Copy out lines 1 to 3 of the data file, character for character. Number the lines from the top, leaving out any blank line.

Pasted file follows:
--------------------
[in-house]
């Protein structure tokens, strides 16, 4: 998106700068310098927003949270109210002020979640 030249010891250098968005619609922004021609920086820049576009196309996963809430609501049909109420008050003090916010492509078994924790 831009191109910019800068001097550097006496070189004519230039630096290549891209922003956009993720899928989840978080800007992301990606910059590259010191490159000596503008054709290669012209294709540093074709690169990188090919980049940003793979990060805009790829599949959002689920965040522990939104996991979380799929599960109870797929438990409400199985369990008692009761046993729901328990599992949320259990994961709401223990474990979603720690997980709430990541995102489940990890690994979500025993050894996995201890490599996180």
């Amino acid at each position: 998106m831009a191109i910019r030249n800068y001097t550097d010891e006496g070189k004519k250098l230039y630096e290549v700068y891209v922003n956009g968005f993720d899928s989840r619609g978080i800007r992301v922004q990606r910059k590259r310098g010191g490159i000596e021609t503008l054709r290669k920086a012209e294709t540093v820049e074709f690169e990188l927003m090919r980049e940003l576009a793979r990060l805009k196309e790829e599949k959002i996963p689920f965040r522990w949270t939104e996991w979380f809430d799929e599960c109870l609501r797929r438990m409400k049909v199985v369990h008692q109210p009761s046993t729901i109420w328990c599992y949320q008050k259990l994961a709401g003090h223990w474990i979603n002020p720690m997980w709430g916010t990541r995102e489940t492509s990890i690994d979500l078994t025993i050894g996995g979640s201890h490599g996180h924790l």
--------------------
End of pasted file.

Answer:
[in-house]
């Protein structure tokens, strides 16, 4: 998106700068310098927003949270109210002020979640 030249010891250098968005619609922004021609920086820049576009196309996963809430609501049909109420008050003090916010492509078994924790 831009191109910019800068001097550097006496070189004519230039630096290549891209922003956009993720899928989840978080800007992301990606910059590259010191490159000596503008054709290669012209294709540093074709690169990188090919980049940003793979990060805009790829599949959002689920965040522990939104996991979380799929599960109870797929438990409400199985369990008692009761046993729901328990599992949320259990994961709401223990474990979603720690997980709430990541995102489940990890690994979500025993050894996995201890490599996180």
């Amino acid at each position: 998106m831009a191109i910019r030249n800068y001097t550097d010891e006496g070189k004519k250098l230039y630096e290549v700068y891209v922003n956009g968005f993720d899928s989840r619609g978080i800007r992301v922004q990606r910059k590259r310098g010191g490159i000596e021609t503008l054709r290669k920086a012209e294709t540093v820049e074709f690169e990188l927003m090919r980049e940003l576009a793979r990060l805009k196309e790829e599949k959002i996963p689920f965040r522990w949270t939104e996991w979380f809430d799929e599960c109870l609501r797929r438990m409400k049909v199985v369990h008692q109210p009761s046993t729901i109420w328990c599992y949320q008050k259990l994961a709401g003090h223990w474990i979603n002020p720690m997980w709430g916010t990541r995102e489940t492509s990890i690994d979500l078994t025993i050894g996995g979640s201890h490599g996180h924790l």